This ecommerce startup finds its feet in the outsized apparel, footwear space for men

Ecommerce marketplace Jupiter Shop partners with brands and exporters to source apparel and footwear made exclusively for the western markets. The Mumbai startup’s customer repeat rate is 95 percent.

Many a startup idea blooms from an entrepreneur’s personal struggle. Dhruv Chadha’s Jupiter Shop is no different.

The 35-year-old remembers being the odd one out in school because of his size-12 feet. This “anomaly” led to a huge blow when he was 15: an ace football player, Dhruv could not play the finals.

“I did not have the right footwear to play the game,” he recalls.

With not many options being available in India, Dhruv had to wait for his relatives living abroad to bring him shoes from the West. 

“Outsized people face these shortcomings on a regular basis. There are millions who are above the XL (extra-large) size and struggle to find the right size apparel or footwear. Retailers do not stock these sizes since they do not have a large footfall density,” he adds. 

Dhruv’s personal frustration led him to start Jupiter Shop, a Mumbai-based “Big and Tall” ecommerce marketplace that helps outsized men find fashionable apparel and shoes in hard-to-find sizes. 

“Jupiter being the largest planet is symbolic to our purpose,” Dhruv quips. The startup has been bootstrapped since its inception in 2013, with Dhruv having invested Rs 60 lakh so far. 

Dhruv Chadha, Founder of Jupiter Shop

The first steps

A management student from Mumbai’s Mithibai Motiram Kundnani College, Dhruv started Jupiter Shop as an online store in 2013. To start with, it partnered with Nike to import apparel and shoes in large sizes.

“Within the first two weeks, we ran out of stock,” he says. 

Having tested the idea, Dhruv went on to partner with around 20 brands, including Asics, New Balance, and Crocs, among others. In fact, it also sources extra-large inventory from exporters in India that make clothes for the American and European markets. 

At that time, Jupiter Shop only had a backend warehouse to manage the stock for the ecommerce marketplace. “People often visited the warehouse to try out the clothes. It is then that I realised that a brick-and-mortar store was necessary,” Dhruv says. 

In 2017, he opened Jupiter Shop’s first offline store in Mumbai.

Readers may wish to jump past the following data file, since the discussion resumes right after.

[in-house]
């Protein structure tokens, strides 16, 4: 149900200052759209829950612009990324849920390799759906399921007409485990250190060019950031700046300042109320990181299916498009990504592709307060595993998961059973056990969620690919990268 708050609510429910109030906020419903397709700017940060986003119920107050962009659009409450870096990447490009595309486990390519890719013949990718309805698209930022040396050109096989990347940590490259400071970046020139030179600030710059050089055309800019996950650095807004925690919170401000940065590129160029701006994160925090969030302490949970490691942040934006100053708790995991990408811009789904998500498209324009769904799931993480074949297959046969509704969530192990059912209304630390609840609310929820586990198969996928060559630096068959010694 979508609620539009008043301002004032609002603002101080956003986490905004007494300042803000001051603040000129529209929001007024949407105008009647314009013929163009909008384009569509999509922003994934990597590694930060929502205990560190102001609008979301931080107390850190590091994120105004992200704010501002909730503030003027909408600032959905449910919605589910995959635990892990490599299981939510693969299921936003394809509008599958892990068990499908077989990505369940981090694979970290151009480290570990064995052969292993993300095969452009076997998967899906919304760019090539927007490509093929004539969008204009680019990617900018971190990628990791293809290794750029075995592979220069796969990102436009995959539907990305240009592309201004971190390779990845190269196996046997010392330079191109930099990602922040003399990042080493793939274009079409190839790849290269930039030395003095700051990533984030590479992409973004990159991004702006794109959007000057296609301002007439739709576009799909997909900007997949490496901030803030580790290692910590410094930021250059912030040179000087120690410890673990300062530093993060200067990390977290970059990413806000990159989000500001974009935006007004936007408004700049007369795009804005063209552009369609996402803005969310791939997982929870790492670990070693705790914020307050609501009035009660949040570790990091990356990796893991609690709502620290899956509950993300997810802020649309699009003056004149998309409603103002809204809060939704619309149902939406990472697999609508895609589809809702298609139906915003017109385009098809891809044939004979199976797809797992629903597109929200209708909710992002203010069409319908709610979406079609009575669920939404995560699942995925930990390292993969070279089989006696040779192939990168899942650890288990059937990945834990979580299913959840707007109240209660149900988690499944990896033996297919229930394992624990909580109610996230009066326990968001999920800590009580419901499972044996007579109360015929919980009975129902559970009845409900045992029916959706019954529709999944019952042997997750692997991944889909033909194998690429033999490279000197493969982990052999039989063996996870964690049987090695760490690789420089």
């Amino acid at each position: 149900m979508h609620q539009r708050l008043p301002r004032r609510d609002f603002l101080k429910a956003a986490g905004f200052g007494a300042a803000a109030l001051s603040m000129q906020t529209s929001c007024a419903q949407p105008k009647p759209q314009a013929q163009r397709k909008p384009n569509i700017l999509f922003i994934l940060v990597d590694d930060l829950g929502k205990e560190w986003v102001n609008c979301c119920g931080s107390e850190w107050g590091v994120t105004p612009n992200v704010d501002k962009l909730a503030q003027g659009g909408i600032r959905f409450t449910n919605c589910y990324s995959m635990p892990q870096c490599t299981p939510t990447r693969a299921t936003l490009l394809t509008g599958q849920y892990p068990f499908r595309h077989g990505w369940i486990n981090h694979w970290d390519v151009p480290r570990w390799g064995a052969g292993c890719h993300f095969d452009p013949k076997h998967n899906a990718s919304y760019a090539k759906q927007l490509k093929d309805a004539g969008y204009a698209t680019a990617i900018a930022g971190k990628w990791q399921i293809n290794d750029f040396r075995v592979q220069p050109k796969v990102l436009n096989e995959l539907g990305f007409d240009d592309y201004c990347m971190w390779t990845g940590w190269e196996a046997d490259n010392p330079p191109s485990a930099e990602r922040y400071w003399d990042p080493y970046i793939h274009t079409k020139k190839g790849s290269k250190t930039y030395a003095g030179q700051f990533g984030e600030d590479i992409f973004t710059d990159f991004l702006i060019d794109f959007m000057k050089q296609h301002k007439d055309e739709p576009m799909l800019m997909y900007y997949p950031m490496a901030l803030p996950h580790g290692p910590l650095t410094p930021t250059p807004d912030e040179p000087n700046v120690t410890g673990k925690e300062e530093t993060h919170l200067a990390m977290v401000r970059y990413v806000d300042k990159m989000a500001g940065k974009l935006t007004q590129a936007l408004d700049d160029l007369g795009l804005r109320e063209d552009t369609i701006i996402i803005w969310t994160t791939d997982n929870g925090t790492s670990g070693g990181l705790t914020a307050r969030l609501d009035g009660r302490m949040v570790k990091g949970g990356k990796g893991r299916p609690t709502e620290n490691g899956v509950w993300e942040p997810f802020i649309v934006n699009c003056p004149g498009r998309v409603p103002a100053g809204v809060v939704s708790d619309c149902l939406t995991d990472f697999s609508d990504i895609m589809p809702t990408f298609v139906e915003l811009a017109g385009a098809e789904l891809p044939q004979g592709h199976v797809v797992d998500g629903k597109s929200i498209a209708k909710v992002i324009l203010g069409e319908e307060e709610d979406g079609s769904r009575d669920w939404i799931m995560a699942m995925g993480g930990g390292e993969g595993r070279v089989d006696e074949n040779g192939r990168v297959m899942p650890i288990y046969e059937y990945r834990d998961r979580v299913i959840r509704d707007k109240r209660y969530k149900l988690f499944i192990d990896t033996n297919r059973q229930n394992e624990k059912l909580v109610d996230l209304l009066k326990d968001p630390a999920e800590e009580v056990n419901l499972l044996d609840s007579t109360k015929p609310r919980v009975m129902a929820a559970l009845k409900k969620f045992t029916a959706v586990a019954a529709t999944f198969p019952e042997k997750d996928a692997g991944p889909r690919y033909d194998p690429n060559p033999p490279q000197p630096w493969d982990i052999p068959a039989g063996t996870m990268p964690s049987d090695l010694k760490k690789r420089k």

The Jupiter Shop store in Mumbai

Big, happy feet

Targeting mostly six-footers and large men, Jupiter Shop makes apparel from sizes XL to 9XL available, and shoes from sizes 11 to 15. According to the founder, the prices range anywhere between Rs 750 and Rs 20,000. 

The ecommerce startup has a customer base of more than 9,000 customers across the country, primarily from the metros. Its revenue model is that of an omni-channel retailer, and the startup has been recording a 30 percent year-on-year growth organically. Its customer retention rate is above 95 percent, Dhruv notes, adding that the annual revenue stands at Rs 1 crore currently. 

Currently, Jupiter Shop only has three team members. Besides himself, Dhruv has hired one person to look after the ecommerce business, and another as a merchandiser.

Team at Jupiter Shop

According to the Founder, nine percent of the population falls under the ‘oversized’ category. “Over 60 million people in India struggle to find their sizes because regular retailers don’t stock them,” he says. In fact, media reports suggest that ‘plus size’ consumers constitute about 67 percent of the population, whose apparel needs generate around $21 billion in annual sales. 

The ALL brand by Future Group, which is a plus-size clothing store, is a significant player in this category. Besides this, Bigbanana is another brand offering apparel for large-sized men. However, Dhruv says Jupiter Shop's USP lies in the fact that it is “multi-branded, and offers large-sized shoes and tall apparel, besides the plus-size clothing.”

Going forward, Dhruv is looking to have a national-level presence, starting with metro cities including Delhi and Bengaluru. However, he does not plan to raise funds yet.

(Edited by Evelyn Ratnakumar)